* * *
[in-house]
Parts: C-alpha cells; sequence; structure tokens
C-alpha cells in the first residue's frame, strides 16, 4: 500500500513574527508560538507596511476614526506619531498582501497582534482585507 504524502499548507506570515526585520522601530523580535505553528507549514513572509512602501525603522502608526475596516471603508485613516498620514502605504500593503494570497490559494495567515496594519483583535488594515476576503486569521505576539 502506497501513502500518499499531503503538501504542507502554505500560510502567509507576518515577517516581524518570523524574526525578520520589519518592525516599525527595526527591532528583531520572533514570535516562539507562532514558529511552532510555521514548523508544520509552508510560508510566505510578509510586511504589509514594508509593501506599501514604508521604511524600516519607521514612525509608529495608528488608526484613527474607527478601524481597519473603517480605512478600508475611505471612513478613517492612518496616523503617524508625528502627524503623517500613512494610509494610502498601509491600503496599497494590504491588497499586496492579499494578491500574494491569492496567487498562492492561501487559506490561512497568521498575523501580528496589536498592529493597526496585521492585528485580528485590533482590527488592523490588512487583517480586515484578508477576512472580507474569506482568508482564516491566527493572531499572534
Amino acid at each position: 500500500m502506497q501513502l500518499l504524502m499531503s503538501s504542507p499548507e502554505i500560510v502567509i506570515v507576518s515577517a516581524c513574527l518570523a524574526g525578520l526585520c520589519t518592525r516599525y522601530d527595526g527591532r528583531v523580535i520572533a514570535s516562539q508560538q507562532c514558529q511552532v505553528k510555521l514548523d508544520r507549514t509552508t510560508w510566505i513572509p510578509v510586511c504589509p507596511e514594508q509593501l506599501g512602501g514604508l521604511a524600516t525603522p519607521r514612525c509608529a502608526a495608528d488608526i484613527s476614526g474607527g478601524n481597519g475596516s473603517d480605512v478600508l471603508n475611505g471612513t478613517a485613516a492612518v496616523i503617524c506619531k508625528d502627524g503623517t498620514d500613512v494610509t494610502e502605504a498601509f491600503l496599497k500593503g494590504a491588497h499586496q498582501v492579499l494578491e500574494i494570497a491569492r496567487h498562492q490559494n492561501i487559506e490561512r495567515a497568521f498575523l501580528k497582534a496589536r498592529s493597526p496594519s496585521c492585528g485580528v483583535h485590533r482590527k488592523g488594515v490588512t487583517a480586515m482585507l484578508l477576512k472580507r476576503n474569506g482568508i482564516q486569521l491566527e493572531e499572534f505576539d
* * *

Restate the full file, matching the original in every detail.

[in-house]
Parts: C-alpha cells; sequence; structure tokens
C-alpha cells in the first residue's frame, strides 16, 4: 500500500513574527508560538507596511476614526506619531498582501497582534482585507 504524502499548507506570515526585520522601530523580535505553528507549514513572509512602501525603522502608526475596516471603508485613516498620514502605504500593503494570497490559494495567515496594519483583535488594515476576503486569521505576539 502506497501513502500518499499531503503538501504542507502554505500560510502567509507576518515577517516581524518570523524574526525578520520589519518592525516599525527595526527591532528583531520572533514570535516562539507562532514558529511552532510555521514548523508544520509552508510560508510566505510578509510586511504589509514594508509593501506599501514604508521604511524600516519607521514612525509608529495608528488608526484613527474607527478601524481597519473603517480605512478600508475611505471612513478613517492612518496616523503617524508625528502627524503623517500613512494610509494610502498601509491600503496599497494590504491588497499586496492579499494578491500574494491569492496567487498562492492561501487559506490561512497568521498575523501580528496589536498592529493597526496585521492585528485580528485590533482590527488592523490588512487583517480586515484578508477576512472580507474569506482568508482564516491566527493572531499572534
Amino acid at each position: 500500500m502506497q501513502l500518499l504524502m499531503s503538501s504542507p499548507e502554505i500560510v502567509i506570515v507576518s515577517a516581524c513574527l518570523a524574526g525578520l526585520c520589519t518592525r516599525y522601530d527595526g527591532r528583531v523580535i520572533a514570535s516562539q508560538q507562532c514558529q511552532v505553528k510555521l514548523d508544520r507549514t509552508t510560508w510566505i513572509p510578509v510586511c504589509p507596511e514594508q509593501l506599501g512602501g514604508l521604511a524600516t525603522p519607521r514612525c509608529a502608526a495608528d488608526i484613527s476614526g474607527g478601524n481597519g475596516s473603517d480605512v478600508l471603508n475611505g471612513t478613517a485613516a492612518v496616523i503617524c506619531k508625528d502627524g503623517t498620514d500613512v494610509t494610502e502605504a498601509f491600503l496599497k500593503g494590504a491588497h499586496q498582501v492579499l494578491e500574494i494570497a491569492r496567487h498562492q490559494n492561501i487559506e490561512r495567515a497568521f498575523l501580528k497582534a496589536r498592529s493597526p496594519s496585521c492585528g485580528v483583535h485590533r482590527k488592523g488594515v490588512t487583517a480586515m482585507l484578508l477576512k472580507r476576503n474569506g482568508i482564516q486569521l491566527e493572531e499572534f505576539d